> other end, i.e., one could require that one or more genuine
> science courses be taken in the Bachelor's program that
> leads into the M.Div. program.  That would be feasible,
> because someone doing a four-year B.A. in History or
> Philosophy or Political Science (or whatever else
> people take before entering M.Div. programs) has
> "elective room" in which the science courses could
> be taken.  But once you get into the M.Div., the slate
> is nearly full of compulsory courses, and already not nearly
> enough of them are in Greek, Hebrew, systematic theology,
> individual books of the Bible, history of Christian thought,
> etc.  Plus, you have all kinds of constituencies within
> the seminaries, each of which would like to see some
> *other* courses made compulsory, and this
> puts pleas for a science course at the back of a long
> line.  So the idea of adding a "science for
> pastors" course is, from an administrative point of
> view, a non-starter.
> I myself am much less offended by a
> minister or priest who doesn't know much about
> evolution, than I am by a Catholic priest (very common
> nowadays) who cannot read Latin and neither knows nor cares
> anything about Augustine or Aquinas, an Anglican priest who
> neither knows nor cares anything about Richard Hooker, a
> Presbyterian minister who has never read the original
> writings of Calvin, or a minister of *any* denomination
> whose Greek is so minimal that it is largely forgotten by
> the time he leaves the seminary, and who has never taken
> even introductory Hebrew (such defects in language training
> being typical of most Baptist, Gospel, Pentecostal,
> Methodist and other clergy).  How can one be a leader
> and a teacher within the Christian church if one cannot
> fluently read the texts and does not know the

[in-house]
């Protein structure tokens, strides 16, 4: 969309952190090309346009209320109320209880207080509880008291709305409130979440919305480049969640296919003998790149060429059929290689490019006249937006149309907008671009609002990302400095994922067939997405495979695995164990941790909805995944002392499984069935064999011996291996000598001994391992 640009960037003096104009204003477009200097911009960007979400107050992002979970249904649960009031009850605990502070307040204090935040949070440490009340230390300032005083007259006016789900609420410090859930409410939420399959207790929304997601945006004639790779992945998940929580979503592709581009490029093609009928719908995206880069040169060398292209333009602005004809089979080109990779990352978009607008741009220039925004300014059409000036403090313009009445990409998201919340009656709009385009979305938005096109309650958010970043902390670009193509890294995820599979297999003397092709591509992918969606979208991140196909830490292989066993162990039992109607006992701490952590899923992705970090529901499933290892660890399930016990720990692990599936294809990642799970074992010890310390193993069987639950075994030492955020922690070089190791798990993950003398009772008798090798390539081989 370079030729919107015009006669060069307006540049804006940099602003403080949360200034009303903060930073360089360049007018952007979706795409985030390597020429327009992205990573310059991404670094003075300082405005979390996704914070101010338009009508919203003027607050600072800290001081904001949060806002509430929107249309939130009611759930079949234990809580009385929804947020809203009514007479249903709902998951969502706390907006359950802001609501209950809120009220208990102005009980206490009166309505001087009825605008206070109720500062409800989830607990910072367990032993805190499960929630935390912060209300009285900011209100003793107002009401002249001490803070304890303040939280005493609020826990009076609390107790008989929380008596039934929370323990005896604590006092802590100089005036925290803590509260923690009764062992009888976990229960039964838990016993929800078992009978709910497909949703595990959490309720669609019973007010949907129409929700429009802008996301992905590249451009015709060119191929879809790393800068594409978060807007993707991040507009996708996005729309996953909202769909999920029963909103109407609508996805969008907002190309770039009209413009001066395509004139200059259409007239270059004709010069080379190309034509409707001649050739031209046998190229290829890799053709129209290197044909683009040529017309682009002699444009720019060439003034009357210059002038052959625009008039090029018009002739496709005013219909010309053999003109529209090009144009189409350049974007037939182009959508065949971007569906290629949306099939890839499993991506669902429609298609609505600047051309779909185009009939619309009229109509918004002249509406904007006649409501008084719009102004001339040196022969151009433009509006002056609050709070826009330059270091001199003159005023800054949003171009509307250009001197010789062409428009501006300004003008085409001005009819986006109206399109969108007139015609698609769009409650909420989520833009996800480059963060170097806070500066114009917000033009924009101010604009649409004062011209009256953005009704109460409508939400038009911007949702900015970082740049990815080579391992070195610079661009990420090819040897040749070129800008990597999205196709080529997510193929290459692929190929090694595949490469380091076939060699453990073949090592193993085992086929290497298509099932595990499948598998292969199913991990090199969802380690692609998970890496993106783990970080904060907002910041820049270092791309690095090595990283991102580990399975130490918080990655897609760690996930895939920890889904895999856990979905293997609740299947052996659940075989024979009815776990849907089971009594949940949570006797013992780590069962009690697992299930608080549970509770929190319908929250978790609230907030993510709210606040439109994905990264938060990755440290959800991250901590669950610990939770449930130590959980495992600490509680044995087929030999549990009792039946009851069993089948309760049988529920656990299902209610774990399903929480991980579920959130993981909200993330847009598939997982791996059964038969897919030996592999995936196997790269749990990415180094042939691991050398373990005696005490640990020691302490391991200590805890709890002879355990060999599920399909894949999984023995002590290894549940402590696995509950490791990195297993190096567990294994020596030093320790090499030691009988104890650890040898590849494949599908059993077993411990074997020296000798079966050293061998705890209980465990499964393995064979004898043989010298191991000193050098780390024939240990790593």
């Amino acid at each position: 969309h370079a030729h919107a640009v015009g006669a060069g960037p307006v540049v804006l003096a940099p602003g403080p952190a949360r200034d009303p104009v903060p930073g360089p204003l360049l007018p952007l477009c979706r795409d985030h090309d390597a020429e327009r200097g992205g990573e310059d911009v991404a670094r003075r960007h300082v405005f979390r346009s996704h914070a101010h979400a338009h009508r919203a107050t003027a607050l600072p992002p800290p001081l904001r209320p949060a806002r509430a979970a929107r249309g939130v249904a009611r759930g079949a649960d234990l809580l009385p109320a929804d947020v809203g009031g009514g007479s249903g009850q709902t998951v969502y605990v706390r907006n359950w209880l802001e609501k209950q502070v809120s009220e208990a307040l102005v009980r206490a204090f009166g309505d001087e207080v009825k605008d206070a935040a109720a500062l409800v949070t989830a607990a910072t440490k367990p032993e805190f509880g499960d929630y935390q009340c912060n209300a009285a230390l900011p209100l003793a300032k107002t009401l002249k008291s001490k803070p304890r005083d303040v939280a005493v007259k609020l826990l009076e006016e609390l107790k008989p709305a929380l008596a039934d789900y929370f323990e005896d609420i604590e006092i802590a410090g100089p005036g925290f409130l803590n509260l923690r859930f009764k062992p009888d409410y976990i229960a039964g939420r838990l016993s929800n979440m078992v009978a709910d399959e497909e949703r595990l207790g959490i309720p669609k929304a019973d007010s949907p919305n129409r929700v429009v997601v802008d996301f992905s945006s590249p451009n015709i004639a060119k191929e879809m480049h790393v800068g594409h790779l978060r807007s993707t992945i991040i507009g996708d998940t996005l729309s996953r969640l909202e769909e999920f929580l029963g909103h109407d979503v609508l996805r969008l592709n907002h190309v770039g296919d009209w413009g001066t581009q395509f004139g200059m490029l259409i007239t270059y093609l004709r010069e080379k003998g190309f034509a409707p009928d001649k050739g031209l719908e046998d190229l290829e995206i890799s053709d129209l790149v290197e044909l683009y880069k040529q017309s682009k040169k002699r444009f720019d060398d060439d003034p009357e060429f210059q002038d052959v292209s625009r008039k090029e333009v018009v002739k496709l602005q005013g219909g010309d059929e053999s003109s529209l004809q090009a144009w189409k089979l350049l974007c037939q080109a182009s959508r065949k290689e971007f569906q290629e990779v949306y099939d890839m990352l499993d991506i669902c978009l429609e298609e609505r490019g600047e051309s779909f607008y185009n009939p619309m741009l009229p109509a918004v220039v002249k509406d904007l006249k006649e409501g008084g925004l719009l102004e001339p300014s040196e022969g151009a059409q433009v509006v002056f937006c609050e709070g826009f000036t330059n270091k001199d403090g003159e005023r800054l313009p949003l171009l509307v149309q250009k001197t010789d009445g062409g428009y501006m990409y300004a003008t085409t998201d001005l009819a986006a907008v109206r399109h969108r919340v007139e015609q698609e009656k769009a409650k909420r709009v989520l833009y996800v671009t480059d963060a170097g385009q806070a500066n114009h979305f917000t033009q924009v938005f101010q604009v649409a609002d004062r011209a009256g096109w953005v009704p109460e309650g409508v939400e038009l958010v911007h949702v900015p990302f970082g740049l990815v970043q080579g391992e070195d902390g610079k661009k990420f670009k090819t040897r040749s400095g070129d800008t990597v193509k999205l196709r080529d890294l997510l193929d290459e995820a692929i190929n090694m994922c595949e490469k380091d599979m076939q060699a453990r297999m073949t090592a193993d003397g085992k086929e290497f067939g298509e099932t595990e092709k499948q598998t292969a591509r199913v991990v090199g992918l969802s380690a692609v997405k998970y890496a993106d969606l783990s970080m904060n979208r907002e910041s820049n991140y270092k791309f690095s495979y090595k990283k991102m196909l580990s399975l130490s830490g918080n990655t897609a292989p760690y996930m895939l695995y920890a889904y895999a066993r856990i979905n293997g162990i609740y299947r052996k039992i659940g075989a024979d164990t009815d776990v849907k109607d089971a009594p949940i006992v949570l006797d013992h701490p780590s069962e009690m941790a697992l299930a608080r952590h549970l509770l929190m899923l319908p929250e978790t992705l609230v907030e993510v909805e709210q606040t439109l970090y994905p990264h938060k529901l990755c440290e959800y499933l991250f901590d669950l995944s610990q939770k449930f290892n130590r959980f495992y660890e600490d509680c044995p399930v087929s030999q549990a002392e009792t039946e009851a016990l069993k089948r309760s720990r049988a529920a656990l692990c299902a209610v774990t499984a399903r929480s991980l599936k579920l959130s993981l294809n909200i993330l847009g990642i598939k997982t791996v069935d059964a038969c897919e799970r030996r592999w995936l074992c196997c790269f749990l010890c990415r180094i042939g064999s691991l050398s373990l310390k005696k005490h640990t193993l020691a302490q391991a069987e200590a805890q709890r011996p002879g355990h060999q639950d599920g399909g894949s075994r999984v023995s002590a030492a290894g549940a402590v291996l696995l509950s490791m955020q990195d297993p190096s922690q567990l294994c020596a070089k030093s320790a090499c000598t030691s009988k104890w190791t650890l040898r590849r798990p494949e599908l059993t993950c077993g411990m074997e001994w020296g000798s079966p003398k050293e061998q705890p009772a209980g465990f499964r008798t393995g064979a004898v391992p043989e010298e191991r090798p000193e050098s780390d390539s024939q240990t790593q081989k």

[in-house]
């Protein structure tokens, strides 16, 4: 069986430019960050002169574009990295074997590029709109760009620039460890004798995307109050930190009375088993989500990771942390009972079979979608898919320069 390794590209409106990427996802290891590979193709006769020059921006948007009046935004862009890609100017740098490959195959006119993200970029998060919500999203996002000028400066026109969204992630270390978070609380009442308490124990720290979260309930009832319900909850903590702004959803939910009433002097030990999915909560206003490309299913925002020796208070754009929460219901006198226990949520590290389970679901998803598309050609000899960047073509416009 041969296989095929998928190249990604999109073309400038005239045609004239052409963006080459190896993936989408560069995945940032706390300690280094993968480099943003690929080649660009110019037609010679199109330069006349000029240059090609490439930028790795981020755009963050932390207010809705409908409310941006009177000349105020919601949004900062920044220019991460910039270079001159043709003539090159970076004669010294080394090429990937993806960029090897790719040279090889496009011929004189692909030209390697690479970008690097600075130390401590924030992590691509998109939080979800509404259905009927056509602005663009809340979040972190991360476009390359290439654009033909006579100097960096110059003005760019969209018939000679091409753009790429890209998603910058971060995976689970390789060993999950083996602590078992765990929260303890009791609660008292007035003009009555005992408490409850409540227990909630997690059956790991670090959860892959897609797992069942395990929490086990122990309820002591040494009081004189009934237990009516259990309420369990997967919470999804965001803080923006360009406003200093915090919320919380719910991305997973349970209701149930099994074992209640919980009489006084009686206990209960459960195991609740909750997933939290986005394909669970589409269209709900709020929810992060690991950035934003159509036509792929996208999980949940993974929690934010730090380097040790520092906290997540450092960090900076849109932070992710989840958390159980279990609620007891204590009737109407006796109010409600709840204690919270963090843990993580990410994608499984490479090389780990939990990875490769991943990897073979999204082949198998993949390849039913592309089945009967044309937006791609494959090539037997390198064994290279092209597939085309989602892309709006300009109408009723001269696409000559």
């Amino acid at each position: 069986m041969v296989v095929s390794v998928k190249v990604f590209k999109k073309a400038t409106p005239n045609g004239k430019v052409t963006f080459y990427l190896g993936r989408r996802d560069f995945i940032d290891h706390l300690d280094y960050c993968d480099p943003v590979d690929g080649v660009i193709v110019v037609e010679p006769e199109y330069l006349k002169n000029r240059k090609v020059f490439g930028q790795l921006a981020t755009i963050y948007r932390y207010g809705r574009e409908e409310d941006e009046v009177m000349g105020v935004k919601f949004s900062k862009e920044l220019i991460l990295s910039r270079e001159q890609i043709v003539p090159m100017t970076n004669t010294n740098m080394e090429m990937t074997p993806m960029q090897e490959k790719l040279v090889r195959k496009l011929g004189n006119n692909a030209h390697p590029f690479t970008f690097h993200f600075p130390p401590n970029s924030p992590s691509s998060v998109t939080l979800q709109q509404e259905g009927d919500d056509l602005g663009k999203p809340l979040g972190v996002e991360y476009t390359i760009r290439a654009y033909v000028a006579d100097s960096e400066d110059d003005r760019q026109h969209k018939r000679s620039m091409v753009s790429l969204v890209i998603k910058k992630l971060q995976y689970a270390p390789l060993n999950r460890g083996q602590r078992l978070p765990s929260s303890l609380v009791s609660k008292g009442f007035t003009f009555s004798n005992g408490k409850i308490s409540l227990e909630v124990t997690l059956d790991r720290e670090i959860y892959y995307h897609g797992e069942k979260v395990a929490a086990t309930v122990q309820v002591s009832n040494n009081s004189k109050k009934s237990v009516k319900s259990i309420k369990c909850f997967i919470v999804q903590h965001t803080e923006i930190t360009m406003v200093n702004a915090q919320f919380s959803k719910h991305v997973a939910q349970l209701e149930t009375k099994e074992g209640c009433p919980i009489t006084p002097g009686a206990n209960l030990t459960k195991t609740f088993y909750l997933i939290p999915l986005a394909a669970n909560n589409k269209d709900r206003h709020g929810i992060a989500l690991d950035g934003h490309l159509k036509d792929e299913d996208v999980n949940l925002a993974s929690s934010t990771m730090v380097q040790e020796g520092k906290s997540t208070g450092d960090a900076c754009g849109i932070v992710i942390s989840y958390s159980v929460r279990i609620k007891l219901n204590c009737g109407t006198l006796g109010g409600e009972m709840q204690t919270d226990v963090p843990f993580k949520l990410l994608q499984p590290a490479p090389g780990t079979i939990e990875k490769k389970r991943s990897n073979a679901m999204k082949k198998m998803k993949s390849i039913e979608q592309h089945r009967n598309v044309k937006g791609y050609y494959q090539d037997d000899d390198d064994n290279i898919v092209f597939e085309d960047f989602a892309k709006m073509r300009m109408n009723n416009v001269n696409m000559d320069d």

> tradition?  I would say, let's get the theological,
> philological, historical and philosophical training of
> clergy up to the
> level it should be, and then, if the clergy have any time
> or energy to spare after that, teach them some
> science.
> It would be nice to have a world in
> which there were theological experts that all would defer
> to.  I am sure that Rome expected deference to the
> Magisterium from Luther and Calvin.  Similarly, Luther
> and Calvin apparently expected deference to their
> "magisterium" from the Anabaptists.  The
> difficulty is that once you unleash "the Protestant
> principle", you're on a slippery slope and
> travelling downhill fast.  If Luther was justified in
> defying Rome on the grounds of "conscience" and
> his own conviction about the meaning of the Bible, and if
> Calvin was as well, why wasn't a liberal like Van Till
> justified in defying orthodox Calvinism on the grounds of
> "conscience" and *his* own reading of the
> Bible?  Why weren't the Anabaptists
> justified in rejecting infant baptism, since adult
> baptism is what they sincerely found in the
> Bible?  Etc.  It seems to me
> that
> Protestantism has been a great self-contradiction from the
> outset.  On the one hand, no one has been more
> concerned about theological correctness, orthodoxy,
> discipline, the policing of morals, etc. than
> Protestants.  Protestants have often been the
> "control freaks" of the Christian world.  Yet
> their very principles -- the right of believers to interpret
> Scripture for themselves, the pitting of Scripture against
> tradition, the tendency to downplay or even deny the
> theological authority of clergy, in some denominations
> the abandonment of the requirement of Apostolic
> succession in the Ministry, etc. -- have all militated
> against the maintenance of steady theological tradition,
> church discipline, and morals, and have invited further
> schisms and heresies.  Thus, putting Protestantism into
> one great orthodox and stable theological unity is like
> putting Humpty Dumpty back together again.  I don't
> think it can be
> done.
> This is not to say that the Catholic
> tradition is beyond criticism.  Nonetheless, the
> Catholics, in looking upon the two thousand or so
> denominations that dot the American landscape, and the
> endless wrangling that occupies their time and
> energy (dispensationalism vs. non-dispensationalism,
> Calvinism versus Arminianism, wine versus grape juice, young
> earth creationism versus a less literal reading of Genesis,
> etc.) can, upon hearing John Walley's complaint, with
> some justification smile and say:  "We told you
> so." 
> Cameron.

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Received on Mon Aug 10 15:06:57 2009